Charlie 1/2 supports Army's 1st BCT in As Suwayrah
Marine Corps News
Story Identification #: 200515112622
Story by Lance Cpl. Caleb J. Smith
AS SUWAYRAH, Iraq (Jan. 3, 2005) -- In a large hangar at an abandoned airfield once used by one of Saddam Hussein's most feared units - the Medina Armored Division of the Republican Guard - Marines from the 24th Marine Expeditionary Unit rang in the new year hoping to ring up anti-Iraqi insurgents.
The Marines from Charlie Company, Battalion Landing Team 1st Battalion, 2nd Marines, came here Dec. 31 for three days to lend a hand to U.S. Army units looking for militants operating in the area.
"We're here to support the Army's 1st Brigade Combat Team cordon-and-search operation to the north," said Capt. David W. Handy, 30, Charlie Company commander. "The Army's mission was to push through and round up insurgents that may have fled from Fallujah. It's our job ... to catch them trying to flee from the Army up north."
With the command post set up, Charlie Company began round-the-clock operations from the airfield, conducting vehicle and foot patrols and setting up checkpoints in the nearby towns and villages.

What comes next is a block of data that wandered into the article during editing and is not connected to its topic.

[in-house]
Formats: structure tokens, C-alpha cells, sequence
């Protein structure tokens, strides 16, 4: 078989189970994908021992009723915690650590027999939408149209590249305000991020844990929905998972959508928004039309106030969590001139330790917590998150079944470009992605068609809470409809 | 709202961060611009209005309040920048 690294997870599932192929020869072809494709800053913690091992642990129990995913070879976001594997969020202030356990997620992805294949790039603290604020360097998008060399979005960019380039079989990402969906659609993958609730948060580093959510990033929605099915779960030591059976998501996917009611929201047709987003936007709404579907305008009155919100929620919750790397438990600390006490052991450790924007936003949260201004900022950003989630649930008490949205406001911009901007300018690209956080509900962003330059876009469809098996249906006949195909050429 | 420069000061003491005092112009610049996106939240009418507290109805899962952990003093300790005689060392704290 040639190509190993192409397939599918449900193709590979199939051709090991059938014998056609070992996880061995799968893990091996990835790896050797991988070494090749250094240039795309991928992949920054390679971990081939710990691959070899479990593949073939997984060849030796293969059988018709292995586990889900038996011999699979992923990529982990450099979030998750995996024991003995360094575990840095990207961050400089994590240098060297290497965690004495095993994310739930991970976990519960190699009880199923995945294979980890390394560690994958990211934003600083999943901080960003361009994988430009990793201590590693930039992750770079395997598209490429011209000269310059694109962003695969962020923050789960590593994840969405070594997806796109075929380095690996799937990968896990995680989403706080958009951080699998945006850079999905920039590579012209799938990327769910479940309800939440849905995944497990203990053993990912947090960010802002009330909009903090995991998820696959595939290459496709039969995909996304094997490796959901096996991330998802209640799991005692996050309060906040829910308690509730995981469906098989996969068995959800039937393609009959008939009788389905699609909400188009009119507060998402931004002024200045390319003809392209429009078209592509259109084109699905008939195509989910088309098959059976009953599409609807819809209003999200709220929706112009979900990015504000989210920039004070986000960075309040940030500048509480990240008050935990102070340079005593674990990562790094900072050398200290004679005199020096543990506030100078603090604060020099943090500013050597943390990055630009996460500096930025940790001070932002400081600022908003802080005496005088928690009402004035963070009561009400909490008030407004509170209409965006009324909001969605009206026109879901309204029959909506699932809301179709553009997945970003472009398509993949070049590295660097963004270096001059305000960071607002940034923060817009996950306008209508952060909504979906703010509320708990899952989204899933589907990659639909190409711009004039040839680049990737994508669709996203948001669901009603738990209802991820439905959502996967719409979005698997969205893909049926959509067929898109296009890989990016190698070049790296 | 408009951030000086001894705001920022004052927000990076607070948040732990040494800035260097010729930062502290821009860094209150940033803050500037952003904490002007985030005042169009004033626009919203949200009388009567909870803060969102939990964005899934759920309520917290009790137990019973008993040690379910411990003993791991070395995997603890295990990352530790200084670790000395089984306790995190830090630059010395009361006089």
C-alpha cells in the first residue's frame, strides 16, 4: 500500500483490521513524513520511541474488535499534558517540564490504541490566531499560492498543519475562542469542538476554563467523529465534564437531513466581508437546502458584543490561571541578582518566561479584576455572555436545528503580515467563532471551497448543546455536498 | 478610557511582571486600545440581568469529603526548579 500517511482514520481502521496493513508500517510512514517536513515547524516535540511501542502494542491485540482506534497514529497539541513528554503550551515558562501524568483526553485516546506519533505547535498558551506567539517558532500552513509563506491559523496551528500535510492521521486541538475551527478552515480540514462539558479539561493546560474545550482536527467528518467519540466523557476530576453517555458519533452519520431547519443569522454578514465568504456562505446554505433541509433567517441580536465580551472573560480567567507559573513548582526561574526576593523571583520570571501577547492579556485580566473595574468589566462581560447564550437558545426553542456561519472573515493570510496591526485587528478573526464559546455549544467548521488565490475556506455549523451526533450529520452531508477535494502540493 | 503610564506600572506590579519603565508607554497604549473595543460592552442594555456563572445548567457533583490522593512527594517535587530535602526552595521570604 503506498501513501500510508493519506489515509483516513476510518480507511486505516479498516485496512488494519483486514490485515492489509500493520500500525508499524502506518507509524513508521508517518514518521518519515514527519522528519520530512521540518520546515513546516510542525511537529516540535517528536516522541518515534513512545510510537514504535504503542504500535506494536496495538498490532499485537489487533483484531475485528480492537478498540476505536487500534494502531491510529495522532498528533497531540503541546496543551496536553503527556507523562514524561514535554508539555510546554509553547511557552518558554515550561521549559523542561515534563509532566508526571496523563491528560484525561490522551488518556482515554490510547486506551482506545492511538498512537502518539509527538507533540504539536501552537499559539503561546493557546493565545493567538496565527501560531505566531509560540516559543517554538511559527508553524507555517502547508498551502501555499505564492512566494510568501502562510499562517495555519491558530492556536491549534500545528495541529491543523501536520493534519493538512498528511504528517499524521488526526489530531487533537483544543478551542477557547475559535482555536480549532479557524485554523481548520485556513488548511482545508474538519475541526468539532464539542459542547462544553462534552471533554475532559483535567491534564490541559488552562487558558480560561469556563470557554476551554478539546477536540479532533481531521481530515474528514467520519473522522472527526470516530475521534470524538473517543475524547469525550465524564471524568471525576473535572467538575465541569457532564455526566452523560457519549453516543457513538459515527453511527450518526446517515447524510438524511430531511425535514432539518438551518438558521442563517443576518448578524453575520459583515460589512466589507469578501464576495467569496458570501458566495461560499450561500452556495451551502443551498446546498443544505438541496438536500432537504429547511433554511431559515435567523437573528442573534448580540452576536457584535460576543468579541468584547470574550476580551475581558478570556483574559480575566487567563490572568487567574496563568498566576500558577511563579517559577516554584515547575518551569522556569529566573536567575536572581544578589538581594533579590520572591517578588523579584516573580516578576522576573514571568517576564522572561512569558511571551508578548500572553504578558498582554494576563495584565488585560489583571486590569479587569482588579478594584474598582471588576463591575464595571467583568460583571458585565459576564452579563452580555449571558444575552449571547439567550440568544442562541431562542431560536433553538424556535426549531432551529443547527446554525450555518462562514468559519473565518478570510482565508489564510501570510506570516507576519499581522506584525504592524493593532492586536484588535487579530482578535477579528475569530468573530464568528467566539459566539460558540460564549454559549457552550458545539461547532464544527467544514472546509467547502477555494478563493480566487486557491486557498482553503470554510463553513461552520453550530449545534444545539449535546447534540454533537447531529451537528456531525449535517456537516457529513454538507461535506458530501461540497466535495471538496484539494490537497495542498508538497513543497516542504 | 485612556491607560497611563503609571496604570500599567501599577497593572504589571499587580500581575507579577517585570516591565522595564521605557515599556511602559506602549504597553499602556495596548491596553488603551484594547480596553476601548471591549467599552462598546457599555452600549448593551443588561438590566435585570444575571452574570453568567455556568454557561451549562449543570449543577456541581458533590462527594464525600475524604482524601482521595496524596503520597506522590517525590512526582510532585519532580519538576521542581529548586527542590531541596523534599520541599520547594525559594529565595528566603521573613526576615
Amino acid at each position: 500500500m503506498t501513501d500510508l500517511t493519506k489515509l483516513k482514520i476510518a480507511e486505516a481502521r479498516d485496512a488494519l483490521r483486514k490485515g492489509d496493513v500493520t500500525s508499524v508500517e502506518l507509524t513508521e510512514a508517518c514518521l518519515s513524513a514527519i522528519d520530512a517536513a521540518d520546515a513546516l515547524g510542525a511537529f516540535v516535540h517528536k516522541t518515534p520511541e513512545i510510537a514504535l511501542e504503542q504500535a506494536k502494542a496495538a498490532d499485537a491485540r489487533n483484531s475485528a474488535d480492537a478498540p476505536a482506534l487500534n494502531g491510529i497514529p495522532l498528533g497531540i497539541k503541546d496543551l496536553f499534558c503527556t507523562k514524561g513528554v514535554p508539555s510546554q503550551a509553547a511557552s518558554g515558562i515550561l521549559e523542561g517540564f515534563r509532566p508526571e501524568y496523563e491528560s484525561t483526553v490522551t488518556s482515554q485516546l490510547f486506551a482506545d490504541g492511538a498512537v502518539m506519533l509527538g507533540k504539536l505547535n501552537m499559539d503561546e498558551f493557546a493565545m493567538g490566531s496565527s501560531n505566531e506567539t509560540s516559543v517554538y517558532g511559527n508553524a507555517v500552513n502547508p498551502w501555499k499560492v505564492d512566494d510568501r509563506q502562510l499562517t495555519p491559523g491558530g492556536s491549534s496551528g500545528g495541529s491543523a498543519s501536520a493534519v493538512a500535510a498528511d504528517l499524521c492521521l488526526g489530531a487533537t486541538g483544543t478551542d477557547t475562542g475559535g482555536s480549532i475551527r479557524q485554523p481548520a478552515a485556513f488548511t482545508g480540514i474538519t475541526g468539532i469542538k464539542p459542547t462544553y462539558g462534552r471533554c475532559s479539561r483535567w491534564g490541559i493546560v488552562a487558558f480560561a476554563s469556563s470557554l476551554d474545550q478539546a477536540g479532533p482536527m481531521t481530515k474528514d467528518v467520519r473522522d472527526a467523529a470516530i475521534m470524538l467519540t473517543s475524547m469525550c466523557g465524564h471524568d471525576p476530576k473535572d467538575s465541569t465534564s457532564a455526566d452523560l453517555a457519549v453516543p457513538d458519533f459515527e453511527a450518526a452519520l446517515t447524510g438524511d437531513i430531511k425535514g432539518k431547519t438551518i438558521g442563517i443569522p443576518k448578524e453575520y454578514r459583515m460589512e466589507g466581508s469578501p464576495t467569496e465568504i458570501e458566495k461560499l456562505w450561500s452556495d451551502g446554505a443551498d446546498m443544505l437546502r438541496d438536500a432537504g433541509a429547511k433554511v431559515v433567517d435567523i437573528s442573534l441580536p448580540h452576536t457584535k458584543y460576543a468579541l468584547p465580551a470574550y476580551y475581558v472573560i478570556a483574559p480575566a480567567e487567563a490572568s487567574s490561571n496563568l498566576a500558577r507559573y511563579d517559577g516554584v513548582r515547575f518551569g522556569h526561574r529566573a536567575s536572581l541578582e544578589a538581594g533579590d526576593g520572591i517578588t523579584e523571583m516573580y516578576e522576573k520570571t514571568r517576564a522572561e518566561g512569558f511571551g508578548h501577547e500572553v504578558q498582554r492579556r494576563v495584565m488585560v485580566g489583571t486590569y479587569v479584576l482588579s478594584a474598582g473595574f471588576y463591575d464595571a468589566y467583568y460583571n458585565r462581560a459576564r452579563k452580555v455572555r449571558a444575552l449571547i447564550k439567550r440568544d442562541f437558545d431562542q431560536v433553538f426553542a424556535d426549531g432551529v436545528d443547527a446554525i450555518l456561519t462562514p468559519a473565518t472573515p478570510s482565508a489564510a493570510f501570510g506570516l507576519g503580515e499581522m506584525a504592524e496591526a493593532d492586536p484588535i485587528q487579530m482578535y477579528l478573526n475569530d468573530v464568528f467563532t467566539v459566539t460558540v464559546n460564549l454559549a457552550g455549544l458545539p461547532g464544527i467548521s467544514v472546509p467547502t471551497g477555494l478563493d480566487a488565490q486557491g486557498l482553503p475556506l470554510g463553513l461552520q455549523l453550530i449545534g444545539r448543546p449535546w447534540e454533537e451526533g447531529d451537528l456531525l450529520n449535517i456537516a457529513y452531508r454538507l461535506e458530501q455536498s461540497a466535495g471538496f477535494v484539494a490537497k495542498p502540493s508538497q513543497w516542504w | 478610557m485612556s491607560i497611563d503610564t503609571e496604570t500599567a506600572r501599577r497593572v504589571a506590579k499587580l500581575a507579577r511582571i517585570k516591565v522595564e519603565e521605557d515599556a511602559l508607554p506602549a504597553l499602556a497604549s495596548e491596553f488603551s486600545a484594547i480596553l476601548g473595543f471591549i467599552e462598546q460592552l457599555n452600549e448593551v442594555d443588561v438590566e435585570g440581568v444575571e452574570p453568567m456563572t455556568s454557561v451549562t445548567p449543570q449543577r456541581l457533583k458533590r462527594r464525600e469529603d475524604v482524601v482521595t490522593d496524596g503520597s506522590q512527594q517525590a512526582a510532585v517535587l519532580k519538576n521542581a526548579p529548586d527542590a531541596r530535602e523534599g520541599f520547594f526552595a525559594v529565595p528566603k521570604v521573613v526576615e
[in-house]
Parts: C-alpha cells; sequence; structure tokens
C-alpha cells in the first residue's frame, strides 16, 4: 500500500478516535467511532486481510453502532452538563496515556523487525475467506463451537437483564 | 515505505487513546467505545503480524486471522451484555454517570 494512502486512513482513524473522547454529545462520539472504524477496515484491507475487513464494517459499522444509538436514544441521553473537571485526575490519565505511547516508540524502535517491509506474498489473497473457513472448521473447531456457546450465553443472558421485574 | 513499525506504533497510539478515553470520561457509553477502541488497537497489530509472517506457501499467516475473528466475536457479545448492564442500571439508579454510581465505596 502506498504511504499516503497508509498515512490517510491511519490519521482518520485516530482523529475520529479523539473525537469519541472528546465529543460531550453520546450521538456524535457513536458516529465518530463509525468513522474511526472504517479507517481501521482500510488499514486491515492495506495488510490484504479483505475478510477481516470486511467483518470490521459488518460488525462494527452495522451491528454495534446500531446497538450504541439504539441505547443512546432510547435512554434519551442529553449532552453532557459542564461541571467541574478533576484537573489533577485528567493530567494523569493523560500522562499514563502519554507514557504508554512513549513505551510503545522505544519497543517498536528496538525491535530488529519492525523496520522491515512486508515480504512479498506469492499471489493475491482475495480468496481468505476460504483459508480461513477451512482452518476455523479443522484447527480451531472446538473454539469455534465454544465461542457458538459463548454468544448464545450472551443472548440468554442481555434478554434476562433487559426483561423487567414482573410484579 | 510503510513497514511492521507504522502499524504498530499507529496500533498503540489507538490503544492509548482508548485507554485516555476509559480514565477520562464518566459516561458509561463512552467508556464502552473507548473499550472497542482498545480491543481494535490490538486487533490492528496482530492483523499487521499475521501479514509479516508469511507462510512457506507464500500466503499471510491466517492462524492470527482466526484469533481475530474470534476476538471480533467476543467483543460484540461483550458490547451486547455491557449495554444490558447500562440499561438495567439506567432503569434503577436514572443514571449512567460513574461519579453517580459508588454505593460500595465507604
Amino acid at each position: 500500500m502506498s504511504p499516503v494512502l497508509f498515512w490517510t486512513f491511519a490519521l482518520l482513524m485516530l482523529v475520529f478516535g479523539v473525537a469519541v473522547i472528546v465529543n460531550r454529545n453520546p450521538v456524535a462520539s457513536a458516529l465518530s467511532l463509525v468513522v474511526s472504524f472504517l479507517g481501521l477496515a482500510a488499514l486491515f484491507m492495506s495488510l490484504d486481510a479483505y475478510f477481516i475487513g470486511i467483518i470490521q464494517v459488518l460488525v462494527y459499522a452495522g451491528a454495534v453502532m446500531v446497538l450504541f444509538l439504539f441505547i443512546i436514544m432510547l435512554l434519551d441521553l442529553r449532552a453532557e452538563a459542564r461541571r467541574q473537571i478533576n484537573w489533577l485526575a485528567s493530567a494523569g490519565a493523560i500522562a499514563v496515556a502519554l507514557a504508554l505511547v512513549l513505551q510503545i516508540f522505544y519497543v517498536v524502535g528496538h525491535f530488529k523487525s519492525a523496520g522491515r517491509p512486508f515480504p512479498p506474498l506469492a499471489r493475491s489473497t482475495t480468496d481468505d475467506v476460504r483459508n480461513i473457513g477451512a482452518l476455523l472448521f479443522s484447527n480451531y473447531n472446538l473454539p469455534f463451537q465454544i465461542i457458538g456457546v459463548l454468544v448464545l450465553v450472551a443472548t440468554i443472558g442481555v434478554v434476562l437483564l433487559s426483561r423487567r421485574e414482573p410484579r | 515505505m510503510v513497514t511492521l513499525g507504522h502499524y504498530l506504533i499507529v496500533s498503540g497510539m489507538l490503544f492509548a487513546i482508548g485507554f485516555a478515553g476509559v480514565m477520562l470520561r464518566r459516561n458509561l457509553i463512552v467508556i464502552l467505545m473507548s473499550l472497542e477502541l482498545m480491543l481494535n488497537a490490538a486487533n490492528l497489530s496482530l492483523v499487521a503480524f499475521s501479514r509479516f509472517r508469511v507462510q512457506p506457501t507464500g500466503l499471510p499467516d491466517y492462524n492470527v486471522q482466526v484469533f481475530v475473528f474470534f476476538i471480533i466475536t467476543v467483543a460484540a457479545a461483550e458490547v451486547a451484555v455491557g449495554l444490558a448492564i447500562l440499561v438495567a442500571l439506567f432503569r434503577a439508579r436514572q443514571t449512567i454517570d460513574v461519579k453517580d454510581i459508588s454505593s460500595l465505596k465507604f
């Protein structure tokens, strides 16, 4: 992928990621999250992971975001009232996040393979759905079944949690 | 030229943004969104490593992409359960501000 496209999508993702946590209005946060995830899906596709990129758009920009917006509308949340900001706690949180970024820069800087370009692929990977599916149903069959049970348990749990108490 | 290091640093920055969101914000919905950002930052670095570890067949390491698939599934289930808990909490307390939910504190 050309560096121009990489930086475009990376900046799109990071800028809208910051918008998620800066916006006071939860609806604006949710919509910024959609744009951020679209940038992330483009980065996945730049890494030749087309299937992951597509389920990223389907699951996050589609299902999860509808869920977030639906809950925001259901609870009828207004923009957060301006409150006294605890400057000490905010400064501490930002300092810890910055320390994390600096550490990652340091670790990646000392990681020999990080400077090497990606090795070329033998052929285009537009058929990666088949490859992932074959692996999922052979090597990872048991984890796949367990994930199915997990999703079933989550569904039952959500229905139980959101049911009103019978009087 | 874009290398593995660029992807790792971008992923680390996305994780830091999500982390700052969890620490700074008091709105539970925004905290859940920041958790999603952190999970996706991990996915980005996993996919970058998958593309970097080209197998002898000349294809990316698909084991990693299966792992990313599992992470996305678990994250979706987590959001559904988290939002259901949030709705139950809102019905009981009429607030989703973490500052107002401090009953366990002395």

"On the vehicle patrols we had one platoon from the company, an Army tactical (psychological operations) team, and an Army civil affairs team go out," said Handy.
During the patrols, the Marines worked with their Army counterparts to pass out flyers containing information about the upcoming elections and the mission of the coalition forces. They also spent a lot of time talking to local residents about their quality of life, identifying their concerns - such as inadequate electricity - and discussing how the Marines could help.
"They weren't used to seeing us in that area," said Cpl. Ronald A. Jeter, 22, of Durango, Colo., an analyst with the MEU's command element.
To catch insurgents off guard, Charlie Company set up one of its hasty vehicle checkpoints after flying into the area aboard CH-46E Sea Knight helicopters from Marine Medium Helicopter Squadron 263 - the MEU's aviation combat element.
"The point of dropping Marines off by (helicopter) to set up a (vehicle check point) was so we didn't give insurgents the chance to see us coming and turn in the opposite direction," said Staff Sgt. Michael S. Smith, 31, platoon sergeant with Charlie Company. "Not only is it a way to possibly catch insurgents fleeing from the Army's operation to the north, but it's a show of force in an area that has seen little of the coalition forces."
While their efforts didn't lead to the capture of any suspected anti-Iraqi forces, the Marines judged the operation a success.
"It was a good interaction with the locals," said Jeter. "(We) didn't catch any bad guys, but what we did find out was it's a better area then most. Our presence seemed to make the locals feel secure."
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